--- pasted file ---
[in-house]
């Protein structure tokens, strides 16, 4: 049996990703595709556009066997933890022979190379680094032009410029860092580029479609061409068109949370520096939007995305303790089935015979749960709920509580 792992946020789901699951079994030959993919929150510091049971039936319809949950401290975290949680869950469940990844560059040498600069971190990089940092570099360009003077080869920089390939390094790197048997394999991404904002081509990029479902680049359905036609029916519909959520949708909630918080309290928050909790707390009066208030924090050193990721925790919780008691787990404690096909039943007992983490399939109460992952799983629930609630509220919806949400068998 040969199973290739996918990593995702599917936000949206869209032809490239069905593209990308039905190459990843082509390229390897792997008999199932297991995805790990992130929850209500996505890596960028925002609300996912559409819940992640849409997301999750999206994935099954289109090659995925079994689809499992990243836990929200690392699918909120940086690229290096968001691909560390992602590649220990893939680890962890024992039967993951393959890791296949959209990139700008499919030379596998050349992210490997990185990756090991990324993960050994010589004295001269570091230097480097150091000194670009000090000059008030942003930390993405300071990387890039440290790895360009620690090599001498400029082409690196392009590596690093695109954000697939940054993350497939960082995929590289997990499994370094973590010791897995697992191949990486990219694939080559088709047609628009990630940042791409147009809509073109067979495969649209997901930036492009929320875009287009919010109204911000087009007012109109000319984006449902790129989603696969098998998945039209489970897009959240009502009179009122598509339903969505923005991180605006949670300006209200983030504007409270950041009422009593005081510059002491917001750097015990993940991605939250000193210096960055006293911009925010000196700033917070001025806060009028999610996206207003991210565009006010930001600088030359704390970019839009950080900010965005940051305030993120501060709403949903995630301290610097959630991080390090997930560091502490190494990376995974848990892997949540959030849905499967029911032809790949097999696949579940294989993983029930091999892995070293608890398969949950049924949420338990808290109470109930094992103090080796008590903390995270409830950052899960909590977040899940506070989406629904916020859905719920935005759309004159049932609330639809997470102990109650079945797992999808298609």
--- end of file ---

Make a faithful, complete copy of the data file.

[in-house]
């Protein structure tokens, strides 16, 4: 049996990703595709556009066997933890022979190379680094032009410029860092580029479609061409068109949370520096939007995305303790089935015979749960709920509580 792992946020789901699951079994030959993919929150510091049971039936319809949950401290975290949680869950469940990844560059040498600069971190990089940092570099360009003077080869920089390939390094790197048997394999991404904002081509990029479902680049359905036609029916519909959520949708909630918080309290928050909790707390009066208030924090050193990721925790919780008691787990404690096909039943007992983490399939109460992952799983629930609630509220919806949400068998 040969199973290739996918990593995702599917936000949206869209032809490239069905593209990308039905190459990843082509390229390897792997008999199932297991995805790990992130929850209500996505890596960028925002609300996912559409819940992640849409997301999750999206994935099954289109090659995925079994689809499992990243836990929200690392699918909120940086690229290096968001691909560390992602590649220990893939680890962890024992039967993951393959890791296949959209990139700008499919030379596998050349992210490997990185990756090991990324993960050994010589004295001269570091230097480097150091000194670009000090000059008030942003930390993405300071990387890039440290790895360009620690090599001498400029082409690196392009590596690093695109954000697939940054993350497939960082995929590289997990499994370094973590010791897995697992191949990486990219694939080559088709047609628009990630940042791409147009809509073109067979495969649209997901930036492009929320875009287009919010109204911000087009007012109109000319984006449902790129989603696969098998998945039209489970897009959240009502009179009122598509339903969505923005991180605006949670300006209200983030504007409270950041009422009593005081510059002491917001750097015990993940991605939250000193210096960055006293911009925010000196700033917070001025806060009028999610996206207003991210565009006010930001600088030359704390970019839009950080900010965005940051305030993120501060709403949903995630301290610097959630991080390090997930560091502490190494990376995974848990892997949540959030849905499967029911032809790949097999696949579940294989993983029930091999892995070293608890398969949950049924949420338990808290109470109930094992103090080796008590903390995270409830950052899960909590977040899940506070989406629904916020859905719920935005759309004159049932609330639809997470102990109650079945797992999808298609």